The staff at the North Fork Crow River Watershed District helped the landowners plan their projects and direct them to the proper environmental agencies.
The property owner shares the cost of the project with the Minnesota Pollution Control Agency. Funds are also available through the watershed district, Clean Water Partnership Fund and federal funds.
For more information on how to correct erosion problems, contact the NFCRWD, 320-346-2869.
North Fork Crow River project
High water levels, fast moving river currents and cattle walking through the river took their toll on a section of the North Fork Crow River east of the Lake Street bridge.
Gerald Kennedy and his family have owned the property a little over three years. In that time, he has seen the water levels of the river fluctuate and trees lose ground to the power of the river. ďIf a person is going to have property with a river running through it, you want it to look good,Ē Kennedy said.
Two years ago, the city of Paynesville did a little work on the north side of the river to preserve their sanitary sewer pipes that run through the property to the city lagoon about one-half mile away.
Kennedy had been in contact with the Department of Natural Resources and Stearns County Natural Resource Con-servation Service to learn more about his options. ďThe river banks were extremely eroded and the river was getting wider and wider,Ē he said.
Once all the paper work was completed, Jim Gabrielson and Kennedy went to work pulling existing debris from the river. Kennedy said the project expenses were shared by himself and the Stearns County Natural Resource Conservation Service
ďThe river bank was extremely eroded with three to four foot deep cuts in the shore. The river is on a bend at this point and the fast current during high water times took its toll on the shoreline.Ē Kennedy added he is a person concerned about pollution and was concerned about the future of the river.
ďWe lost three mature trees because they had fallen into the river,Ē Kennedy said. ďDuring the project, we tried to save as many trees as possible.Ē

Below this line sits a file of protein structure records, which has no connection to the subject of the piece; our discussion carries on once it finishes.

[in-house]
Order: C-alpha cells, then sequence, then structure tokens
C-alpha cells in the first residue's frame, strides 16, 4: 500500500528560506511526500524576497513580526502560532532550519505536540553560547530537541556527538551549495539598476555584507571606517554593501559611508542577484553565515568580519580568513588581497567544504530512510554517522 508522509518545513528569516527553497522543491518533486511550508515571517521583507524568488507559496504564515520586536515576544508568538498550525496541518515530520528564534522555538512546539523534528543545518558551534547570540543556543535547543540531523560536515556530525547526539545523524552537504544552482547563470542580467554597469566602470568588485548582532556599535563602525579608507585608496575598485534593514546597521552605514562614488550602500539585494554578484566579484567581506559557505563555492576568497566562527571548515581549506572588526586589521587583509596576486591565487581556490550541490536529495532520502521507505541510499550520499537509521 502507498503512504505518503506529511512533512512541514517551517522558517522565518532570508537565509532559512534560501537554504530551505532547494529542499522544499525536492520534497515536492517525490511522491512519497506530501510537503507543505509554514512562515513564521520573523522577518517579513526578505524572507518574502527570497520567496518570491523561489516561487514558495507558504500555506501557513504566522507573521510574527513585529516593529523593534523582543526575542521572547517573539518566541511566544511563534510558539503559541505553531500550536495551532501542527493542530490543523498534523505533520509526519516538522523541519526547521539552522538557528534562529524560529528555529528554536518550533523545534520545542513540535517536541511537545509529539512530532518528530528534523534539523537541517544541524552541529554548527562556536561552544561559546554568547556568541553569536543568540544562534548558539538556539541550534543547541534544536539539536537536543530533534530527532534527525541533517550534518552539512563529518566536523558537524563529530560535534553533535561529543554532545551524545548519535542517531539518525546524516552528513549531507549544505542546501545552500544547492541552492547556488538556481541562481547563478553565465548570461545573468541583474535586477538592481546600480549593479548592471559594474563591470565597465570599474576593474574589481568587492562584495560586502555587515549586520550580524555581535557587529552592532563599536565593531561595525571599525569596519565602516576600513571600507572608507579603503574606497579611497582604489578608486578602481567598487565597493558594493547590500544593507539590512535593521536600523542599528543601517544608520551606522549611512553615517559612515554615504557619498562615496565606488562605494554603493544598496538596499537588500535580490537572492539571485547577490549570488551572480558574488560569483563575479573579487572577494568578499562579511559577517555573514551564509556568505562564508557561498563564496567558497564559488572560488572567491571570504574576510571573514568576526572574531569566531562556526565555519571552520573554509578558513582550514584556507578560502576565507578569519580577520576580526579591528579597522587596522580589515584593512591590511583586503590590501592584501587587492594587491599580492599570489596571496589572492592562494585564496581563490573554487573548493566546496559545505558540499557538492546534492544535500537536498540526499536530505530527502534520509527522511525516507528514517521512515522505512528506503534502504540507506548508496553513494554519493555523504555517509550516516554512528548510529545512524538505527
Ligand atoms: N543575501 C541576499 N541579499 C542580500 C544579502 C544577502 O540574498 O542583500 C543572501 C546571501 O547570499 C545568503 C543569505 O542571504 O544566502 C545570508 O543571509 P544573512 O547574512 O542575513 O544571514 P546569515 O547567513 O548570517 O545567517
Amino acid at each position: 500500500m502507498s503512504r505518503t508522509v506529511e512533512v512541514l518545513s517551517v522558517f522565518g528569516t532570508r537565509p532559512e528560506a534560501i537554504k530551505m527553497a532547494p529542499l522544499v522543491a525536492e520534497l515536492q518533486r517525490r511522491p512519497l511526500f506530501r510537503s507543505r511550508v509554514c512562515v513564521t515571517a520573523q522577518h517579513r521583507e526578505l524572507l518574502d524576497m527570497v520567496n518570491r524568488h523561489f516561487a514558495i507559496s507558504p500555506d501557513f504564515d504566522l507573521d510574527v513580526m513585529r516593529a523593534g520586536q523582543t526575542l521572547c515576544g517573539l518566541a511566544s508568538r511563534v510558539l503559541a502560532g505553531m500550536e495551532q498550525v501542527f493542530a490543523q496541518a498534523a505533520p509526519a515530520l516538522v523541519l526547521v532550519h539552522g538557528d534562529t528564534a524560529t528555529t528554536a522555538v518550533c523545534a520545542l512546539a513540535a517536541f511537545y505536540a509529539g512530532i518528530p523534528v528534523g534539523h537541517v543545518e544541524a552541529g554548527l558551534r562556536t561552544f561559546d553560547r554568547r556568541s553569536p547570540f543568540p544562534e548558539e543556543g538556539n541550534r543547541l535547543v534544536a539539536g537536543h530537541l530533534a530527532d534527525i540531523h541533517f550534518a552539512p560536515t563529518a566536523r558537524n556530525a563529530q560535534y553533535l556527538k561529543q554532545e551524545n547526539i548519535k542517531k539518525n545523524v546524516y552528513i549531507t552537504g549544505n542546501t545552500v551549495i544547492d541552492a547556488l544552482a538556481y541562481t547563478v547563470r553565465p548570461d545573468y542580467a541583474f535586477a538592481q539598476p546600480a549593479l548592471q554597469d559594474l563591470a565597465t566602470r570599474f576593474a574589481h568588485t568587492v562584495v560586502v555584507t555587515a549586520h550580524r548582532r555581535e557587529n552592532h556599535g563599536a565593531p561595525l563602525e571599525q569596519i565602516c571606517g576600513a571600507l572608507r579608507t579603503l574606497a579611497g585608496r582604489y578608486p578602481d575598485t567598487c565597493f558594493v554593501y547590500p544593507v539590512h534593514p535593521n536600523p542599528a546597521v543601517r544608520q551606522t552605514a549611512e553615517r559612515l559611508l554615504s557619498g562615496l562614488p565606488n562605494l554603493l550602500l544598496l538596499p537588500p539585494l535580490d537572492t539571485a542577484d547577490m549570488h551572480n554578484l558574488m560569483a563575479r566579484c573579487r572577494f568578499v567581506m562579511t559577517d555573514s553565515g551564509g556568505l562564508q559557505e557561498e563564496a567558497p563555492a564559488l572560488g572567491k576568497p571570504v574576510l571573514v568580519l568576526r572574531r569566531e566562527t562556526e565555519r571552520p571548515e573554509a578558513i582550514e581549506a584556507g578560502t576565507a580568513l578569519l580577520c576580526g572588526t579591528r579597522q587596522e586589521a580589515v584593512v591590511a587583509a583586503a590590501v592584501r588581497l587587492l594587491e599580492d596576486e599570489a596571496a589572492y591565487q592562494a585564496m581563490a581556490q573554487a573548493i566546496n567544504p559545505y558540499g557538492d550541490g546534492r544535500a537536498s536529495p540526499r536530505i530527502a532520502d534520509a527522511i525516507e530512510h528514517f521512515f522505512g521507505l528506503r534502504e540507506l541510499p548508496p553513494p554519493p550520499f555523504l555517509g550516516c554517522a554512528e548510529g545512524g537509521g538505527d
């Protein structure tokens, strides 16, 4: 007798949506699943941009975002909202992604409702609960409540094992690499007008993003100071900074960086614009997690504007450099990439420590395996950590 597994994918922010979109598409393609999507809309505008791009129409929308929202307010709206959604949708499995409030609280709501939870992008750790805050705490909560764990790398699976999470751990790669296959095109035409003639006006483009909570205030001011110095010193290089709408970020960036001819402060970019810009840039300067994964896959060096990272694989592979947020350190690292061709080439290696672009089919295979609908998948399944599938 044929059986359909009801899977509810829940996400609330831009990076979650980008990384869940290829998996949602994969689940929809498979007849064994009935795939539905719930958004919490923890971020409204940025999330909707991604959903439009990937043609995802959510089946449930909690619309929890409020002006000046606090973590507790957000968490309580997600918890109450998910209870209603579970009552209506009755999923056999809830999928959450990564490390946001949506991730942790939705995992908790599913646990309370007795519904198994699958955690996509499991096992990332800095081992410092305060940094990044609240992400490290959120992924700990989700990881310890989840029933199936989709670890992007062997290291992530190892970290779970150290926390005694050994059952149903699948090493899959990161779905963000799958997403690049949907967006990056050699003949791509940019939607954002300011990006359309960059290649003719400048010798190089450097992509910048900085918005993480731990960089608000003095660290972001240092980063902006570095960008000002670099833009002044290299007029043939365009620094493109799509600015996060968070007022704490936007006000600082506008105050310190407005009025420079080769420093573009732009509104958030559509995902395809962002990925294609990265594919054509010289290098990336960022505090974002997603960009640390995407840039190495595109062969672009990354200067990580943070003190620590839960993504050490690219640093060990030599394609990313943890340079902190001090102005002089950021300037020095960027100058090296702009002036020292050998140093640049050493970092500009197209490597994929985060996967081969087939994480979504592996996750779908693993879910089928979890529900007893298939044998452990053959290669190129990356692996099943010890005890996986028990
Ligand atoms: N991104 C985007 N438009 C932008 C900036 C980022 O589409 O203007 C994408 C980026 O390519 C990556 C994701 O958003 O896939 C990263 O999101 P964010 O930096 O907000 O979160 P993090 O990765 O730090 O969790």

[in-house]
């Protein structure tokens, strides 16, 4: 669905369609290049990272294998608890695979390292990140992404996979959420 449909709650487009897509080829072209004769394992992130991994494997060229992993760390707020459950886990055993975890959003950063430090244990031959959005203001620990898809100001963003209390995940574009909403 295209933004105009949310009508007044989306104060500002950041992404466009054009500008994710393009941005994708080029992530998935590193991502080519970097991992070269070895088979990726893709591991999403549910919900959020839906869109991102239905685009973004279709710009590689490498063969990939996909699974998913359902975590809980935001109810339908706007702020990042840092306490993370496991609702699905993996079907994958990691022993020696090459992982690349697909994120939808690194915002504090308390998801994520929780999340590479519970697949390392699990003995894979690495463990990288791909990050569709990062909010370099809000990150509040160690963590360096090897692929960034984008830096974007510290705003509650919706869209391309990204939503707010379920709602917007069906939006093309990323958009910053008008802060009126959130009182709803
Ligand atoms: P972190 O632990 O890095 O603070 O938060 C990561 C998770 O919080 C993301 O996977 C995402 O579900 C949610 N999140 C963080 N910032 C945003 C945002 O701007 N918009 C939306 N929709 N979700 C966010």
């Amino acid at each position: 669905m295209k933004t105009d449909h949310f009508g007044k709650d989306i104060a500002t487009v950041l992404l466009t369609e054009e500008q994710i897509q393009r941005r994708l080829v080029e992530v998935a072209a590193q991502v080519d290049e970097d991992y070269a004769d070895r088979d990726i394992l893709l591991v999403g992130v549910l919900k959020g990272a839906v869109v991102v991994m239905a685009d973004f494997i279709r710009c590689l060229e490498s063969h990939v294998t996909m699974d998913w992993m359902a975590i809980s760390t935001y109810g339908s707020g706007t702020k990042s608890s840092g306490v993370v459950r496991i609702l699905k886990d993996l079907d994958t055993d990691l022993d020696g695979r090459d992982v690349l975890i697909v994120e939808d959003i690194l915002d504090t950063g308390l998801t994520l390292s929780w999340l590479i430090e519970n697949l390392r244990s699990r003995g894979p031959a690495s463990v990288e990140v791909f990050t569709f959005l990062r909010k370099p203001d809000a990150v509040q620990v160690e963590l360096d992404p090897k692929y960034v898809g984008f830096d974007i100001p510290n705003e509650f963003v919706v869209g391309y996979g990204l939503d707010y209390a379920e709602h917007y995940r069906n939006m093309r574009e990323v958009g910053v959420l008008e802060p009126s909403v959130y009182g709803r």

Gabrielson reshaped the river bank and built a bream on the south side. He also hauled in about 200 cubic yards of rip rap (rocks) ranging from eight inches in diameter to 36 inches in diameter.
ďThis project is a test run in bio-engineering,Ē Gabrielson said. ďAbout a 100 feet of the river is part of the bio-engineering. However, we worked at restoring about 500 feet of the river bank along Kennedyís property.Ē Gabrielson said he still has to plant willow spikes along the river bank to promote new growth and to position willow logs in another area to stabilize the bank. The willow logs will also promote new growth.
Another part of the project involved excavating a part of the river. They removed 15 to 20 feet of the riverbed and replaced it with small rocks. This will provide an area where cattle or horses can cross the river without disturbing the river bottom. ďMy horses wouldnít cross the river because the river bottom was so soft,Ē Kennedy said. ďAfter excavating the area, my horses will cross the river without any problems now.Ē
ďI like the area and want to see it preserved for the future,Ē Kennedy said.
Two property owners, Bob Burris and Don Theis, on the southeast shore of Rice Lake, joined forces to correct a highly eroded hillside.
After years of neglect, a large gully had developed on the hillside between the two property owners. The gully measured about 12 to 15 feet deep, 50 feet wide and was about 100 feet long.
Roger Hemphill, water quality technician with the North Fork Crow River Watershed District, said they smoothed out and filled in the gully. Two drainage risers and a series of sediment basins were installed to help move the surface water from the top of the hillside to the lake without eroding the hillside. The water passes through pipes at each level with the outlet at the base of the hill about 20 feet from the edge of Rice Lake.
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